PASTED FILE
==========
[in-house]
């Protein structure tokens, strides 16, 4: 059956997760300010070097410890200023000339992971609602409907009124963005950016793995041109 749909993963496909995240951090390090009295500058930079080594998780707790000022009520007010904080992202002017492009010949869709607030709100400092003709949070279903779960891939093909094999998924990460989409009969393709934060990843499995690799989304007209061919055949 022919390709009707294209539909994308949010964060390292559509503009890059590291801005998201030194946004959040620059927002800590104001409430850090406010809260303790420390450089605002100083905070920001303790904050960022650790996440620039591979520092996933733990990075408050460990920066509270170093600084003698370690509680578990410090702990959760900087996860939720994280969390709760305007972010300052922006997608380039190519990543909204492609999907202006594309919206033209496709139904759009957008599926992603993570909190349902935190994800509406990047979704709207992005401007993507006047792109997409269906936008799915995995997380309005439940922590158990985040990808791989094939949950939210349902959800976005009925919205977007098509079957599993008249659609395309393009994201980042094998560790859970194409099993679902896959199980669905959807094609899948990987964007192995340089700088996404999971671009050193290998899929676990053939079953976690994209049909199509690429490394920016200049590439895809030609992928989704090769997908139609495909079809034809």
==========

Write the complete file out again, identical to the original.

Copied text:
[in-house]
């Protein structure tokens, strides 16, 4: 059956997760300010070097410890200023000339992971609602409907009124963005950016793995041109 749909993963496909995240951090390090009295500058930079080594998780707790000022009520007010904080992202002017492009010949869709607030709100400092003709949070279903779960891939093909094999998924990460989409009969393709934060990843499995690799989304007209061919055949 022919390709009707294209539909994308949010964060390292559509503009890059590291801005998201030194946004959040620059927002800590104001409430850090406010809260303790420390450089605002100083905070920001303790904050960022650790996440620039591979520092996933733990990075408050460990920066509270170093600084003698370690509680578990410090702990959760900087996860939720994280969390709760305007972010300052922006997608380039190519990543909204492609999907202006594309919206033209496709139904759009957008599926992603993570909190349902935190994800509406990047979704709207992005401007993507006047792109997409269906936008799915995995997380309005439940922590158990985040990808791989094939949950939210349902959800976005009925919205977007098509079957599993008249659609395309393009994201980042094998560790859970194409099993679902896959199980669905959807094609899948990987964007192995340089700088996404999971671009050193290998899929676990053939079953976690994209049909199509690429490394920016200049590439895809030609992928989704090769997908139609495909079809034809």